The other bills heard without action today:

  • HB 261, authored by Representative Todd Jones (R-Cumming), seeks to create a pilot in Chapter 8 of Title 31 so as facilities can purchase charity care credits. His proposal came about through his work in the private world with cap and trade; he held a study committee on the issue as well, looking at ways to perhaps create an exchange for indigent care credits. The pilot is focused on not-for-profit hospitals and way that they can buy and sell credits. Facilities now receive $.87 on each dollar of cost of care. He argued that this was a “test” and not a change in policy and would be for a two-week period in 2022 with one week in the spring and one week in the fall. There were a host of questions raised by the Committee members including the reference to “normalize” at 150 percent of cost as well as definition for the term, ‘health care facility.’ Representative Erick Allen (D-Smyrna) and Representative Mary Robichaux (D-Roswell) led the questions. Representative Allen indicated his thoughts were that it would take longer than two hours for a hospital to “scrub” data in preparation of this “test.” Representative Jones indicated that he would arrange for in-kind help for facilities to look at their claims level data. Representative Allen also asked about data security, whether the outside assistance is a “covered entity,” and insurability. Representative Donna McLeod (D-Lawrenceville) asked if Representative Jones was familiar with the Affordable Care Act, asking him why not expand Medicaid - Jones countered that expanding Medicaid would be a different policy discussion. Representative Matthew Gambill (R-Cartersville) inquired about costs to the Department of Community Health to conduct the pilot and whether funds would be in the FY 2022 budgets. Representative Sandra Scott (D-Rex) asked about use of the credits rather than these nonprofits actually providing care to patients; again, Representative Jones indicated that would be a discussion in 2023 if his data proved correct.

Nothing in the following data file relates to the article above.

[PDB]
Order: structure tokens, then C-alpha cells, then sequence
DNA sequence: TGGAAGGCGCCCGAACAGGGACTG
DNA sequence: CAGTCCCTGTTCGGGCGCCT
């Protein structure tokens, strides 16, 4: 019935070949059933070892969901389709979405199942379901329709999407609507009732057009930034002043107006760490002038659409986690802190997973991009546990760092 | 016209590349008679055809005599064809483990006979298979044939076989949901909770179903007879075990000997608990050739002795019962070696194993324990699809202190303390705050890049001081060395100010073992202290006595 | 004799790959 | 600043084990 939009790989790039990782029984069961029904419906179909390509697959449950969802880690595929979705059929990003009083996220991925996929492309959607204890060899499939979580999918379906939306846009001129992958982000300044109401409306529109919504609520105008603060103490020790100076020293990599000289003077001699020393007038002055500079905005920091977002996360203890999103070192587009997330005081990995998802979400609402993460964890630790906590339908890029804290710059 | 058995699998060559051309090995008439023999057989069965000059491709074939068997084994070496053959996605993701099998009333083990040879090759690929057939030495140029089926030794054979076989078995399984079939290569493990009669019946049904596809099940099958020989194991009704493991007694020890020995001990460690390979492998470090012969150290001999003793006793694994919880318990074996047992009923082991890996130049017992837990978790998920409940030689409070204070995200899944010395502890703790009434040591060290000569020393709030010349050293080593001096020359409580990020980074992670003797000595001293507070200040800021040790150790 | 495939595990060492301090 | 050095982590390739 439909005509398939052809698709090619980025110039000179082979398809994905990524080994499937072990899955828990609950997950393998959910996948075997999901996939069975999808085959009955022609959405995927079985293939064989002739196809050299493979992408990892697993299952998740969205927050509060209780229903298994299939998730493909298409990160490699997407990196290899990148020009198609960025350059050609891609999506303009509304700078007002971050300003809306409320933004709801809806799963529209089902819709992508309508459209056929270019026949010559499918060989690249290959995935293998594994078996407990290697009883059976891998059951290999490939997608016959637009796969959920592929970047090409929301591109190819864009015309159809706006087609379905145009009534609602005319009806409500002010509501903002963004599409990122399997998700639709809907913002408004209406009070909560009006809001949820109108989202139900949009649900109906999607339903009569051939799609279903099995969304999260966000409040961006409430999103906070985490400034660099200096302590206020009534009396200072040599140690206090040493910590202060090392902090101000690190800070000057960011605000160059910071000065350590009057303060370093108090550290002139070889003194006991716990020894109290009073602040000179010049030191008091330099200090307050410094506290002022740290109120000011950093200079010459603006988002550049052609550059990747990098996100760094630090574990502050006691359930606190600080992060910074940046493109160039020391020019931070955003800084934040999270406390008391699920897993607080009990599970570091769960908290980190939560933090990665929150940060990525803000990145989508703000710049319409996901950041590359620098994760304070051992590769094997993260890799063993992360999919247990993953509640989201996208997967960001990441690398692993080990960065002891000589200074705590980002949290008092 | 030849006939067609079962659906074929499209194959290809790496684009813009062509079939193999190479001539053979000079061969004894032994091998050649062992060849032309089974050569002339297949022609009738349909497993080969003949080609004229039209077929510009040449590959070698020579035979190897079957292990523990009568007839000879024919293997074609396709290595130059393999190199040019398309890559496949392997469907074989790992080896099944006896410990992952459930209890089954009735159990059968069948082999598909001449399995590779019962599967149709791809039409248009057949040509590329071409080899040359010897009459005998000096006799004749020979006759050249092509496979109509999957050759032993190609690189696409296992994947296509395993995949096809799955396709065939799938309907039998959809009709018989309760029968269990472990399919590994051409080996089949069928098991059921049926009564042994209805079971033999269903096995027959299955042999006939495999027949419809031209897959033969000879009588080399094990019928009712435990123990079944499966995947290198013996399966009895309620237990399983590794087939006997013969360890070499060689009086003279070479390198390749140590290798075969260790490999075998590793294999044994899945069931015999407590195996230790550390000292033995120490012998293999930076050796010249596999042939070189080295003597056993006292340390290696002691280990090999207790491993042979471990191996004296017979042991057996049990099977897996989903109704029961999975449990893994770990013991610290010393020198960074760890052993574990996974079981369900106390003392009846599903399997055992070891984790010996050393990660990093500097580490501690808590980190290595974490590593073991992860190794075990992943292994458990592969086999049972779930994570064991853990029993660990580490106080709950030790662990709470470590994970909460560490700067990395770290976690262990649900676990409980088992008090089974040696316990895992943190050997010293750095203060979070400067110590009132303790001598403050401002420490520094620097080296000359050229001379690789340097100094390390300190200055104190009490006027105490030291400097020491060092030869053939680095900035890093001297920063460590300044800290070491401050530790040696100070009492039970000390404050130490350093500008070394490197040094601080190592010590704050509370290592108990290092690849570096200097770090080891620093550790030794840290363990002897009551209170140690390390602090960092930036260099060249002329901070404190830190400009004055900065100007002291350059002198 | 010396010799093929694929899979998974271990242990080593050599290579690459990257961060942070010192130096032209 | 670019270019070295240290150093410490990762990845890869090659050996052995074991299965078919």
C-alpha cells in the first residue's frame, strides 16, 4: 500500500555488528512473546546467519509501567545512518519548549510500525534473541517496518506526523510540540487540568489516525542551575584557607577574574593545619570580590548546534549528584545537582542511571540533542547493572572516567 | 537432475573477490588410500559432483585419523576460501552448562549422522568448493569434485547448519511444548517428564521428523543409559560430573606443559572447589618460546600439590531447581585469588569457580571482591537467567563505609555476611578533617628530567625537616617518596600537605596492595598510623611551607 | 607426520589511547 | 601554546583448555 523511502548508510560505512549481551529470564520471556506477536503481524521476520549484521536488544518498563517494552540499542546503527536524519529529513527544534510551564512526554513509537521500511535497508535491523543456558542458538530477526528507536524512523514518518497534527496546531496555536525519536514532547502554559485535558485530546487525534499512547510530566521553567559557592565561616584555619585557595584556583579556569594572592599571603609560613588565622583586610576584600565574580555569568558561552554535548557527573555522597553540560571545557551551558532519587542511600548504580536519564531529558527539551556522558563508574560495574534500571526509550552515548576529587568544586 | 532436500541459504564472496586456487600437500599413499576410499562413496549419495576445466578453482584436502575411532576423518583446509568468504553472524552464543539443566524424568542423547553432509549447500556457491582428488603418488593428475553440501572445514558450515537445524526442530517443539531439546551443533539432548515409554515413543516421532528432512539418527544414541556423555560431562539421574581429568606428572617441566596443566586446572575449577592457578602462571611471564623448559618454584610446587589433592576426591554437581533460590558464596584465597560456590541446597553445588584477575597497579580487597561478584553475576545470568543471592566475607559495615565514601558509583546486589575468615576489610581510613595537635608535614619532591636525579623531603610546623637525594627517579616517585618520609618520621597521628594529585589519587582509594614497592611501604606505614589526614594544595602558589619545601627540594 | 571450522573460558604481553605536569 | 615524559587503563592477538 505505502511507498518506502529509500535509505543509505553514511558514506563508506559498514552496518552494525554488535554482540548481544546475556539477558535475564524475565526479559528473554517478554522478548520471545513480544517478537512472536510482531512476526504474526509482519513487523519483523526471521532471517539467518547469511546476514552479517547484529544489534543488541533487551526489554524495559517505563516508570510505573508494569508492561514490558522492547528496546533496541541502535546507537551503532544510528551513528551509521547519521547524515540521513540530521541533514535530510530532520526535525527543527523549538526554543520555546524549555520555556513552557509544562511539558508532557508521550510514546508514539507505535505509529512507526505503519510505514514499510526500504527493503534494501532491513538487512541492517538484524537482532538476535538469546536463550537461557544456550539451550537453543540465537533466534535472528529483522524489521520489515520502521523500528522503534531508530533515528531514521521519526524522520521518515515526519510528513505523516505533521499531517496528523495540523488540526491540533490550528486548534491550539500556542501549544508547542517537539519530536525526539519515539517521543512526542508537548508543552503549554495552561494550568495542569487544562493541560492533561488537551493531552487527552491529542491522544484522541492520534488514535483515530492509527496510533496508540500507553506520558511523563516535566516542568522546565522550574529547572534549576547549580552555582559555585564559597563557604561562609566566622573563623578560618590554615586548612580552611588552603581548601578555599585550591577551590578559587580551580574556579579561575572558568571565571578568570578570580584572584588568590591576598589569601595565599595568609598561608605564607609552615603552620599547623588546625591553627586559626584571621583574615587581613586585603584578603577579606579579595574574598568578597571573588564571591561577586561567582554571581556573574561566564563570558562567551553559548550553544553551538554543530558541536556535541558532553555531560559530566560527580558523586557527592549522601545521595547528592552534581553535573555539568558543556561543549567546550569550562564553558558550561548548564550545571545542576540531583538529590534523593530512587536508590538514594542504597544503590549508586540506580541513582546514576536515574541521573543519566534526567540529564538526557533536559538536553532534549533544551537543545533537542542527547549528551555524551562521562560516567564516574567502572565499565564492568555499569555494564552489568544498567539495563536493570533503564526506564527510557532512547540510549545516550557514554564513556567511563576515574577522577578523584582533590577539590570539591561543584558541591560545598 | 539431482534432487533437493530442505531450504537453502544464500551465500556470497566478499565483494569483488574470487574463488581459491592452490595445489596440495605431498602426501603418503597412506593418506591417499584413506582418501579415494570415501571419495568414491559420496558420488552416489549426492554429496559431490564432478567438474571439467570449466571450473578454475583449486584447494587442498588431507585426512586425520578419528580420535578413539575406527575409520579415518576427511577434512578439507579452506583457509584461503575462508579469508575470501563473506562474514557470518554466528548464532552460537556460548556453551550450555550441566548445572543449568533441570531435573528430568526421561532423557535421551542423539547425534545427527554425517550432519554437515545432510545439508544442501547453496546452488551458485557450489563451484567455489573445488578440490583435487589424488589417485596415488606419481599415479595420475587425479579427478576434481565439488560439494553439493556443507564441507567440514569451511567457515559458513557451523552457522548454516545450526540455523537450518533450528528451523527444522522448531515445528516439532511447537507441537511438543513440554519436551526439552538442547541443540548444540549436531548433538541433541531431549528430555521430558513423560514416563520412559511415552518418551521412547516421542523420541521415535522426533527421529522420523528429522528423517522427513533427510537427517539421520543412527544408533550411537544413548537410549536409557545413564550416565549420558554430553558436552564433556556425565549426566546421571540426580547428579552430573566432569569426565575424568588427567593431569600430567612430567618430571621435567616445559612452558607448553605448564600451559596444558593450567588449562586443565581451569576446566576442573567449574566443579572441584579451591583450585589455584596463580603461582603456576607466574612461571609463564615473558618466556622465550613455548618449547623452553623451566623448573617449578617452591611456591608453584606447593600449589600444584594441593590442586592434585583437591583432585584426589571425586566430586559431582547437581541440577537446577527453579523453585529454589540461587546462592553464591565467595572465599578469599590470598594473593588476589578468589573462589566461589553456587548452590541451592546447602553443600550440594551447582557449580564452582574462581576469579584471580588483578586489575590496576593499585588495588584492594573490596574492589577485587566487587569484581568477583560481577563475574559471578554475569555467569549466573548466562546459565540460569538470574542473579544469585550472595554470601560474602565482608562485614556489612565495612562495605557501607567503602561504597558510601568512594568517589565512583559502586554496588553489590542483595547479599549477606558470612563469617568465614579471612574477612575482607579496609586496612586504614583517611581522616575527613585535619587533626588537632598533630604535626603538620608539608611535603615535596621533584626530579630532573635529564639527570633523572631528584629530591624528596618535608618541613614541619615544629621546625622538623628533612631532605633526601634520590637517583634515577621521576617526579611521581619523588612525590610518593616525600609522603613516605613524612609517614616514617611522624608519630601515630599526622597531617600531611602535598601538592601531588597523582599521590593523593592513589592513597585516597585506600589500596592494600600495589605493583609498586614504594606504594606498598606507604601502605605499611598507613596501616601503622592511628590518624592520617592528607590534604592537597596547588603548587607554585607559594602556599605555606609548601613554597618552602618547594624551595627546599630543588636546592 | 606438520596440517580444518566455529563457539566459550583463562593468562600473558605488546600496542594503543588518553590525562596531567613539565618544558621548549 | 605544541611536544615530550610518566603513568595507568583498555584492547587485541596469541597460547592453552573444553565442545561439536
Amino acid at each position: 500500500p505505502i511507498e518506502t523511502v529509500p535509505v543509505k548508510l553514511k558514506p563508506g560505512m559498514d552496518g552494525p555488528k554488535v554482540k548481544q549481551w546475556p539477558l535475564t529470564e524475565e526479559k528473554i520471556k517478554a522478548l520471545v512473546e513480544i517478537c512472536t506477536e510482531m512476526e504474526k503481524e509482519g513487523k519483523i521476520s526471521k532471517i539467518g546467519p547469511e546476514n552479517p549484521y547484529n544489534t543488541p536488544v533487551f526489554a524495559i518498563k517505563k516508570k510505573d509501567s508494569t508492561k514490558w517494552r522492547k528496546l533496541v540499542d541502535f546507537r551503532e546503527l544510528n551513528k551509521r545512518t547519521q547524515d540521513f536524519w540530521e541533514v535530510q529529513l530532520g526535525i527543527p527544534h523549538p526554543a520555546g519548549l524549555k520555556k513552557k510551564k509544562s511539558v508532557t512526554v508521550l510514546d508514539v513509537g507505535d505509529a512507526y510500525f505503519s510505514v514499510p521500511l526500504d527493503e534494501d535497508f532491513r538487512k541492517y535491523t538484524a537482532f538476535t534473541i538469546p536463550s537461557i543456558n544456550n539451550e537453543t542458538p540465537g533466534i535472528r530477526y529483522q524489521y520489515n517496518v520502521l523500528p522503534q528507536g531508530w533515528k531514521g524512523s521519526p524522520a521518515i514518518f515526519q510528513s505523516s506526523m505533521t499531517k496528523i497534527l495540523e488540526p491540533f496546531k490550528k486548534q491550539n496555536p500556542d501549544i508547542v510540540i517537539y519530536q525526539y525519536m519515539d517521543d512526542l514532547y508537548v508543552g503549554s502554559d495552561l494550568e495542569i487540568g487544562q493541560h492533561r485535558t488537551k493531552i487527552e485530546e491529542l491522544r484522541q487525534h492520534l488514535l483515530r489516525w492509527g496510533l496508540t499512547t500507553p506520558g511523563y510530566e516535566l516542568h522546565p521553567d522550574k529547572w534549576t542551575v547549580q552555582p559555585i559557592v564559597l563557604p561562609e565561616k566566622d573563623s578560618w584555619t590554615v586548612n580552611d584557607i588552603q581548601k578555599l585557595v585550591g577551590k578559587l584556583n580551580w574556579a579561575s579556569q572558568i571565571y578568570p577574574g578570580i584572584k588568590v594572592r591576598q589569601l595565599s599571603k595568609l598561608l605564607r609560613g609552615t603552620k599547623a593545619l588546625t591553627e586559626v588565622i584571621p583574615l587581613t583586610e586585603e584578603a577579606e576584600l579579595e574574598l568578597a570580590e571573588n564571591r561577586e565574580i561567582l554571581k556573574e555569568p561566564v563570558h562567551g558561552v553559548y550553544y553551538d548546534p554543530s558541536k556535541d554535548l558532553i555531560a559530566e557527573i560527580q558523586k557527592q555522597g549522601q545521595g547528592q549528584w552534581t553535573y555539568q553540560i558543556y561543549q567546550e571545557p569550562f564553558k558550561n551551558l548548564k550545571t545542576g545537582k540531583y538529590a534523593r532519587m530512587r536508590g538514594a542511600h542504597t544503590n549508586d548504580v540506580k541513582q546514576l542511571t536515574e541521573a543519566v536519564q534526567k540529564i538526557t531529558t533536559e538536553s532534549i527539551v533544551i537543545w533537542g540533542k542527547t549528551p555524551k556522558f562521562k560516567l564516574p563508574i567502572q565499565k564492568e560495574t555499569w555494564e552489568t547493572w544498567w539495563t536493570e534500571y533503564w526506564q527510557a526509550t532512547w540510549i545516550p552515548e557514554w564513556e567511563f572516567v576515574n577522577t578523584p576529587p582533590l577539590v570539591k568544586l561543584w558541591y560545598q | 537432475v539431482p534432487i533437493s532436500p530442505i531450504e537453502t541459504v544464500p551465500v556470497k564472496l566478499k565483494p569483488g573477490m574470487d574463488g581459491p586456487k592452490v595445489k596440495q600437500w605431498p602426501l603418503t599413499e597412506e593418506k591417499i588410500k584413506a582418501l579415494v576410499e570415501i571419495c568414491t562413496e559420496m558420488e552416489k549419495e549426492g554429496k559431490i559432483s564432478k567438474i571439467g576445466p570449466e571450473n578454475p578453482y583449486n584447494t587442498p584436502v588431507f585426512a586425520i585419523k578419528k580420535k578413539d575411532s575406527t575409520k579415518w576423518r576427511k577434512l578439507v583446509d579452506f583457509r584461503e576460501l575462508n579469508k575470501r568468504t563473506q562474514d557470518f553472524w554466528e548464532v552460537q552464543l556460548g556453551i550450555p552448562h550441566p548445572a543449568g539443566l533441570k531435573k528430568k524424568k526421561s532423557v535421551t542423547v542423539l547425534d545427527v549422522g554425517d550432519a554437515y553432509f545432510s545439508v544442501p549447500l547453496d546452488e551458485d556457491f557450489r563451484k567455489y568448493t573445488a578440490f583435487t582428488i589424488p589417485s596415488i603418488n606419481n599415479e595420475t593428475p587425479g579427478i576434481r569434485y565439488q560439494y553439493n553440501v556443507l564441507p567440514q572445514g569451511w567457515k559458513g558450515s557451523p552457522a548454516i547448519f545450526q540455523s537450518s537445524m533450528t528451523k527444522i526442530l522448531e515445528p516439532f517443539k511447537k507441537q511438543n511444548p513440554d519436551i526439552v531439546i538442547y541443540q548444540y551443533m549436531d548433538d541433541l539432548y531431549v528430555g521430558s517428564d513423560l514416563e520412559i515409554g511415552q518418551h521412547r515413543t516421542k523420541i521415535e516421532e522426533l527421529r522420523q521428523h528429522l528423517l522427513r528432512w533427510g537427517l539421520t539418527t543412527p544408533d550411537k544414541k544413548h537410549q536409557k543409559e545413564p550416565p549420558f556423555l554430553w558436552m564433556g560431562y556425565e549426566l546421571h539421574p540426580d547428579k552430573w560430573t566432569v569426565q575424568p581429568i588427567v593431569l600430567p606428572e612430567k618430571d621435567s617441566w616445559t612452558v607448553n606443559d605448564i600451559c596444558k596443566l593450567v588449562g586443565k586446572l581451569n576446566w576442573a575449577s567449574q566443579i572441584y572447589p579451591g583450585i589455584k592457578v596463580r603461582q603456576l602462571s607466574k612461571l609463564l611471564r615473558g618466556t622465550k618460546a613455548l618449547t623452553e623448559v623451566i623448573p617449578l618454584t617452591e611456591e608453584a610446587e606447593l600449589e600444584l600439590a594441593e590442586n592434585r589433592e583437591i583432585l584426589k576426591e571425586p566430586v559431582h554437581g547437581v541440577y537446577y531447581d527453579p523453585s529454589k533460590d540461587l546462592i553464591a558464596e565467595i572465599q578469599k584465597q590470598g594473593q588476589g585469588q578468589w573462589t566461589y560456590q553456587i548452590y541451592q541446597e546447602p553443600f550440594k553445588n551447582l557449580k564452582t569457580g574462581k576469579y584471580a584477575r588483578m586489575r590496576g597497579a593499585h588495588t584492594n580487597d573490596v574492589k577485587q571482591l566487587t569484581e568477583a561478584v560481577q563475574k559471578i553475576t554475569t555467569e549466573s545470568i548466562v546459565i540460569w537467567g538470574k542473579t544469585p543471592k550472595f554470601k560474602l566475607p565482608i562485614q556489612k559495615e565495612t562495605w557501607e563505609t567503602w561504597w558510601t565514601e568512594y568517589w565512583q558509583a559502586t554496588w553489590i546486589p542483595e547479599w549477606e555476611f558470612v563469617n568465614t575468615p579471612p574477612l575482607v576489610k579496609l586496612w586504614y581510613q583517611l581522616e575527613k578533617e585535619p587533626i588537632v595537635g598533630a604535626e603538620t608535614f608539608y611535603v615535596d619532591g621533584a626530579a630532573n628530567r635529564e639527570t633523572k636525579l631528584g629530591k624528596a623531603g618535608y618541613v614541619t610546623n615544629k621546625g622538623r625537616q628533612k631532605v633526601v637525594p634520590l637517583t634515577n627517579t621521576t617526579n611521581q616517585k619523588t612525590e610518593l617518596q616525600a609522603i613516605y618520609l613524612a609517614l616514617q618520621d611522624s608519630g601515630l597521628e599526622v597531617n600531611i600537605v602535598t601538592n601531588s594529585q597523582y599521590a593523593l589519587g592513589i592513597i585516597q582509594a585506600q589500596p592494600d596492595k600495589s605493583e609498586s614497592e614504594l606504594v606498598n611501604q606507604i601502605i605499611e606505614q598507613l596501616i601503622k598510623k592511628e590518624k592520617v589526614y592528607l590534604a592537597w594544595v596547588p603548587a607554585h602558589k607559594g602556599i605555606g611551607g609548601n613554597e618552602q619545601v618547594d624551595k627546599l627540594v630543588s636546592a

Tim Kibler, with the Georgia Alliance of Community Hospitals, rose in opposition. His facilities are all not-for-profit facilities. He planted the idea that perhaps the casino legislation, if passed and ratified, could dedicate funds to indigent care. He noted that he feared that the legislation was adding additional burdens on hospitals when they are already challenged.

Ethan James, with the Georgia Hospital Association, also rose in opposition to the bill. It is interesting and outside the box approach. He reminded the Committee that hospitals had 10 million patient encounters in the last year and had 150,000 employees. Each hospital in his organization is struggling during the pandemic. He acknowledged there were shortfalls in indecent care but hospitals continue to provide “ground breaking, life-saving care.” Further he noted that the hospitals have $2 billion in uncompensated care annually. This proposal is not adding resources; it is moving resources. Not a single hospital supports this effort - GHA has both large and small, urban and rural, for-profit and not-for-profit members. Mr. James also raised concerns that it could potentially be in violation to anti-kickback statutes. The Department of Community Health has data; hospitals have seen no model. The security concerns are valid and the legislation does not resolve the uninsured crisis. Further, he reminded the Committee that not-for-profit hospitals pay taxes such as unemployment and some sales taxes on certain goods. The timing for this legislation is disappointing — hospitals are focused now on allowing visitation by families of their loved ones; providing vaccines; providing care; etc. This is a tremendous burden.